Theres another problem with the solutions that Microsoft has provided. Third-party programs can redistribute the vulnerable GDI+ library (generally for older versions of Windows that dont include GDI+ on their own), and Microsoft development guidelines recommend that they install it in their own directory. This means that just fixing the shared version installed by Windows or the Office version that Microsoft knows how to find doesnt excise the problem completely. You need to find all of the other copies of GDIPLUS.DLL that might be on the system. For this reason, Microsoft created a tool, the GDI+ Detection Tool, that does such a search. You can read a description of it and get a link to download it in this Knowledge Base article. You need administrative privileges in order to run this application.Because of the third-party application problem, even Windows XP SP2 users should scan for the vulnerable version, but its unlikely to be a problem for them. In most cases, applications would use the OS version of the library, and that one is OK. And it seems much less likely that a third-party application would be exploited unless it was a mail client or a browser. One can easily imagine a mail worm incorporating this exploit once a canned tool for it is developed. The fruit just hangs so much lower for those programs, but there cant be many of them that redistribute GDIPLUS.DLLperhaps there are none at all. As TruSecures Russ Cooper said Tuesday, this bug makes you want your anti-virus to scan everything, not just executable files. Of course, thats not practical, so the solution is to look for suspicious behavior as an IPS (intrusion-prevention system) would do. Fortunately, this is a tool of the future for client-side systems, and we should be reading more about them soon. There is great potential in this vulnerability, both to be a major problem and to be a major flop. A large number of vulnerable systems are out there, and if someone can figure out a reliable exploit and if they can figure out a good delivery mechanism, then it could cause widespread havoc. But theres no guarantee that will happen. Security Center Editor Larry Seltzer has worked in and written about the computer industry since 1983. Check out eWEEK.coms Security Center for the latest security news, reviews and analysis. And for insights on security coverage around the Web, take a look at eWEEK.com Security Center Editor Larry Seltzers Weblog.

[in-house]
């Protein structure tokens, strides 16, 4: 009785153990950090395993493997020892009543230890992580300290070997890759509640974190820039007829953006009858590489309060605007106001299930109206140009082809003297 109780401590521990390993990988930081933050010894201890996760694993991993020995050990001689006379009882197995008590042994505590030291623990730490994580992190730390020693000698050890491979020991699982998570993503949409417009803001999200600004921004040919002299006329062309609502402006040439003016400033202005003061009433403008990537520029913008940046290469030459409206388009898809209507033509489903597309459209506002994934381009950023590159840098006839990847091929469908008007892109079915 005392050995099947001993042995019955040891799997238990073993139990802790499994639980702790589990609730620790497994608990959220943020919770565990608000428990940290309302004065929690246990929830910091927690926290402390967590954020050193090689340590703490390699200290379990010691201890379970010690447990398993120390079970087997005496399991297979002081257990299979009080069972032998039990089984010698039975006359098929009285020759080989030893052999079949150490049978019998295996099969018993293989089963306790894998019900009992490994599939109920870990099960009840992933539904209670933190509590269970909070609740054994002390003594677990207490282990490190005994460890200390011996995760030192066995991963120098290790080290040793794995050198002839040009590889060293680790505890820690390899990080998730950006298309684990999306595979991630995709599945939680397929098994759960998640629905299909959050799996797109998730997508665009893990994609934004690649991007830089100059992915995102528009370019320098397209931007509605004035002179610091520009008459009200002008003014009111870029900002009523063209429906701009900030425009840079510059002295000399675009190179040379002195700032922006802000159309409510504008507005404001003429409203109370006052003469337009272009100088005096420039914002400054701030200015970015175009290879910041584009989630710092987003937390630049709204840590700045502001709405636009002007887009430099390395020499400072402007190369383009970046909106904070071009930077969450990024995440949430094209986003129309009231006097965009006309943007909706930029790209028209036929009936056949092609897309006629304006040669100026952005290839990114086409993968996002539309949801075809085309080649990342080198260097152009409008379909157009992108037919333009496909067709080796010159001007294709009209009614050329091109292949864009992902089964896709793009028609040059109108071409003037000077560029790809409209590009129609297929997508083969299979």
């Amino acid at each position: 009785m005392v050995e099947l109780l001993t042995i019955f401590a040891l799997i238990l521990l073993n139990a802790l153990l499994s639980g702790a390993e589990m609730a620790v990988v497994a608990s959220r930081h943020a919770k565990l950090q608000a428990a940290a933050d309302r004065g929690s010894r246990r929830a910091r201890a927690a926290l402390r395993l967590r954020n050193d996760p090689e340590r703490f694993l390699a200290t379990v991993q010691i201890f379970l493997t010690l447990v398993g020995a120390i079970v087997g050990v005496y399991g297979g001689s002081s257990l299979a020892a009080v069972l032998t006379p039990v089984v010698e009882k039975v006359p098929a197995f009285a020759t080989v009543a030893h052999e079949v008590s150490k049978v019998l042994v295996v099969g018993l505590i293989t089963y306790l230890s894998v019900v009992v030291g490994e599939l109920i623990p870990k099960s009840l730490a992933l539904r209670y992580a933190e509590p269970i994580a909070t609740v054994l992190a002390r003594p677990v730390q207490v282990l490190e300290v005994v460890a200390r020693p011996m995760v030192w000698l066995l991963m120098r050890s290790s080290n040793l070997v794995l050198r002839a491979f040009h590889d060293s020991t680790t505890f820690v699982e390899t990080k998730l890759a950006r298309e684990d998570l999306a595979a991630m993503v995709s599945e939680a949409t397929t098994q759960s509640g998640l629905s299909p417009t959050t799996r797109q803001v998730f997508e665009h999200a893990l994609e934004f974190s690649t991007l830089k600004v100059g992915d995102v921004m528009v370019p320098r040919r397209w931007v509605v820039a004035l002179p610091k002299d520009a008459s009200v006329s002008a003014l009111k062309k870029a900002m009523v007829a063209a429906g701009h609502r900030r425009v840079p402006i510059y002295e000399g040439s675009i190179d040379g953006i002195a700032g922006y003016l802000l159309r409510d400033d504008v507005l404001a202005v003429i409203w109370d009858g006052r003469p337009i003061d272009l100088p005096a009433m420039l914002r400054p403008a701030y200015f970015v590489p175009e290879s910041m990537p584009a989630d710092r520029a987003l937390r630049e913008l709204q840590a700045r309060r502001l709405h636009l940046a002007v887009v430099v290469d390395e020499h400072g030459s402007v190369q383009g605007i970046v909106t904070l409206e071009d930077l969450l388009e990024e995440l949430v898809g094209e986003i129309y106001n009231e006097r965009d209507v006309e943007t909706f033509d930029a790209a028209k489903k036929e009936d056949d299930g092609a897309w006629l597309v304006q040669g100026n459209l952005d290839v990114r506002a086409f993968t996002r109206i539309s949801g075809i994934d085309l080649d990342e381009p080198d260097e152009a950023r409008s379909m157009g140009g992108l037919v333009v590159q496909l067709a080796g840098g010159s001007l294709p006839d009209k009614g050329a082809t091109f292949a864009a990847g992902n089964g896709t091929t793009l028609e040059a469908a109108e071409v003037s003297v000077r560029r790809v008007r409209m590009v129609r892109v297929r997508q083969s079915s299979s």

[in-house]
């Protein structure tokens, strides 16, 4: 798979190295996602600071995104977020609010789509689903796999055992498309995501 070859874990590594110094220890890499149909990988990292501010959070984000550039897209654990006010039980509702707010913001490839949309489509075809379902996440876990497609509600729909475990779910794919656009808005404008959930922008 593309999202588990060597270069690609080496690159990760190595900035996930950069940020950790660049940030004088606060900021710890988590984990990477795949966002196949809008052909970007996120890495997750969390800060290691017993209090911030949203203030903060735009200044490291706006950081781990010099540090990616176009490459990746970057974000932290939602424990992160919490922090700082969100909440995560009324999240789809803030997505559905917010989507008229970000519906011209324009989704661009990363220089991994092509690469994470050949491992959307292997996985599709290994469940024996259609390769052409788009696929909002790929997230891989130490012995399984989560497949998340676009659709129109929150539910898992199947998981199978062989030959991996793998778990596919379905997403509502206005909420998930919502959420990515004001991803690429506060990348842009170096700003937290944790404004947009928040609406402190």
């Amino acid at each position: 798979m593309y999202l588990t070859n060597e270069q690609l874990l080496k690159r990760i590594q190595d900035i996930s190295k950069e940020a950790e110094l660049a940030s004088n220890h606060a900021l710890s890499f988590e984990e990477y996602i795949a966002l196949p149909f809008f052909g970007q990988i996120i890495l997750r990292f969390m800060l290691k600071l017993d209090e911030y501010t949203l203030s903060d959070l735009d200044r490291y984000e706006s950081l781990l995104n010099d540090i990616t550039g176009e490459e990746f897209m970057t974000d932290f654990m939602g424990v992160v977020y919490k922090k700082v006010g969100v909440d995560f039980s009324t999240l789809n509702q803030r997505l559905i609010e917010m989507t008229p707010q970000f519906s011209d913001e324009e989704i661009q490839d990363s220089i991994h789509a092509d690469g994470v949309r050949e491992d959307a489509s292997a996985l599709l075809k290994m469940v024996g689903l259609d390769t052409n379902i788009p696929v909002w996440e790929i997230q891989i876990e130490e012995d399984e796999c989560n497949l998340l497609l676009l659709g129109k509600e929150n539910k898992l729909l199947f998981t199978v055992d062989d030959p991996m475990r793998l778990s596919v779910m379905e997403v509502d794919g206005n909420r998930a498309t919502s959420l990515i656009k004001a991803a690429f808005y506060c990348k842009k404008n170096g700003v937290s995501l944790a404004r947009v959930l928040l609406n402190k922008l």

Unfortunately, this tool doesnt actually detect programs running the vulnerable versions of GDIPLUS.DLL; it only searches for programs on a fixed list that Microsoft looks for. If you have a third-party program or custom program, it may not be found. The tool also doesnt specify where the vulnerable versions are, it just tells you that you have a problem. So, its worth running, but its far from a complete solution to the problem of random GDIPLUS.DLLs out there.